A stunning lack of fact-checking in Denmark

Perhaps surprising to people who consider Denmark either a decadent socialist hell-hole or an enlightened welfare state, there is a robust debate about the welfare state in Denmark, its role, its size, and its effectiveness.

The current government, and most of the parties supporting it, is of the opinion that the welfare state in Denmark is too large and expensive, and that the tax rate is too high, especially for the people with the highest incomes – i.e. those paying the top level tax rate.

I profoundly disagree, even though I am one of those who would benefit from the tax rate being reduced. But that is a subject for another post.

Among the parties supporting the government on this issue, is Liberal Alliance, which is a Libertarian party (or ultra-liberal in the European sense).

One of the members of parliament for that party is also the founder of 180 grader (180 degrees) which is a blogging side for libertarians. 180 grader obviously have a lot of blog posts pushing the party line, and demonizing the welfare state.

One of the people writing at 180 grader is Karina Pedersen, who grew up in a poor neighborhood in a fairly small Danish town (population approximately 50,000 people). Karina Pedersen claimed that the welfare state kept people in poverty and unemployment, drawing on her experiences and referring to her family and old class mates as examples.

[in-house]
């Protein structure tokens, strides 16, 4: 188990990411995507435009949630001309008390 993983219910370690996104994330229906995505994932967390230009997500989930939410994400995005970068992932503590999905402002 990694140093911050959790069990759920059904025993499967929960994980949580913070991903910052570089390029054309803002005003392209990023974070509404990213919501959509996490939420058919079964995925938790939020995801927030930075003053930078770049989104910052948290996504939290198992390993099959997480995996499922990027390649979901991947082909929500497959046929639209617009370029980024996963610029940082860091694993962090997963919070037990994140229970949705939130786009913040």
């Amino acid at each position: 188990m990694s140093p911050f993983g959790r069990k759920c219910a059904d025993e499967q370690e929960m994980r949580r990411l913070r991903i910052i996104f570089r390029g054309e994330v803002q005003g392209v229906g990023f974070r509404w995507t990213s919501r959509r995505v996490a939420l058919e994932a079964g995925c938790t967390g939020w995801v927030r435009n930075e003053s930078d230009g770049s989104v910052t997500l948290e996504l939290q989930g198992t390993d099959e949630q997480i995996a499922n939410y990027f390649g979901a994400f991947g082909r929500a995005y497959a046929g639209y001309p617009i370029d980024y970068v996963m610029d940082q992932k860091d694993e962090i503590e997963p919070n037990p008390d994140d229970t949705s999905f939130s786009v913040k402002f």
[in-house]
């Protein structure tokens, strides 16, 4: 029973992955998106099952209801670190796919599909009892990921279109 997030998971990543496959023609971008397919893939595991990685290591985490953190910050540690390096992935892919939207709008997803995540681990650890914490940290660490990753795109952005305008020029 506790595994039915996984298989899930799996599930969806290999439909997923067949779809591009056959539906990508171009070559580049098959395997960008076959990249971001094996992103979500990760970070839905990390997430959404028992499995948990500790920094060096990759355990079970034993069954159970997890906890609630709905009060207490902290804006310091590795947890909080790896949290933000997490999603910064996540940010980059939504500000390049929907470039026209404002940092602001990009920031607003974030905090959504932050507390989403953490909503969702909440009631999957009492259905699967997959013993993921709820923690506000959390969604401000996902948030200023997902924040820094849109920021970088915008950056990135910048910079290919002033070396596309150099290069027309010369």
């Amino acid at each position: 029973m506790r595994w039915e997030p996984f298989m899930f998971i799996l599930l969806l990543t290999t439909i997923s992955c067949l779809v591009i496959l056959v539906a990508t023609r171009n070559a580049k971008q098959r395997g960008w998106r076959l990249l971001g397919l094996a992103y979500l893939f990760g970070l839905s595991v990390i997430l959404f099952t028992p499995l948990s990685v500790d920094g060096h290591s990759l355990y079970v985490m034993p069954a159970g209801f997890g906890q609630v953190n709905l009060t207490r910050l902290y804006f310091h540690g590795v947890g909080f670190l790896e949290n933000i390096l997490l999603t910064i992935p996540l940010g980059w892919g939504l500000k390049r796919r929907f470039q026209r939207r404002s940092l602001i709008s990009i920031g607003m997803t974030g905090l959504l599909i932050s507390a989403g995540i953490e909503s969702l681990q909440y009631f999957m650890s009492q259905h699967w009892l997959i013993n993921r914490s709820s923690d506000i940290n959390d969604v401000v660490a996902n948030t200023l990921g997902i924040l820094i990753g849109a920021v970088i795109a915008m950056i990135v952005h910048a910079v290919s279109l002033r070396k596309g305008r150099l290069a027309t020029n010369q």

Given that Karina Pedersen is a rare case of someone from a poor background criticizing the welfare state, she has been given a lot of space in the public debate though numerous interviews and even a book Helt ude i hampen – mails fra underklassen (hard to translate, but approximately Completely far out – mails from the lower class). The book was published a couple of weeks ago.

The book is supposedly based on some mails that Karina Pedersen has sent to a friend, telling about her experiences, claiming that the “lower class” is lazy and cheating, and shouldn’t be helped by the state. She claimed that there were teen mothers living all over her old neighborhood as a result of the welfare state.

The publications of the book has of course given Karina Pedersen and her views more space in the newspapers, which uncritically published her claims about her experiences from her youth.

Then something interesting happened. A journalist decided to do some fact-checking (link in Danish).

As you might have guessed, it turned out that just about everything that Karina Pedersen had said about her childhood was either impossible to document or outright lies. Her claims about her family and classmates being unemployed were completely wrong, and so where the claims about young teenage mothers (something easily refuted by looking at the birth statistics).

In other words, her book and her claims in numerous interviews, were based upon lies, which a minimum of fact-checking would have uncovered.

Most of the many newspapers that have given Karina Pedersen space have admitted that they haven’t done their work properly, and that they should have done fact-checking and not just trust her claims, even if they had been published in a book.

The publisher of her book, Gyldendal, on the other hand, claims that they haven’t done anything wrong in not fact-checking her book, as it is her impression of her childhood and later life, and not meant to be accurate. This is of course bullshit, as the book contains factual claims about other people, all of which have turned out to be lies. This is not acceptable in a non-fiction book. If Gyldendal thinks this is the case, it is clear that it is not possible to trust the content of any of their non-fiction books.

In other words, one should avoid non-fiction by Gyldendal if you want books that are actually verifiable non-fiction.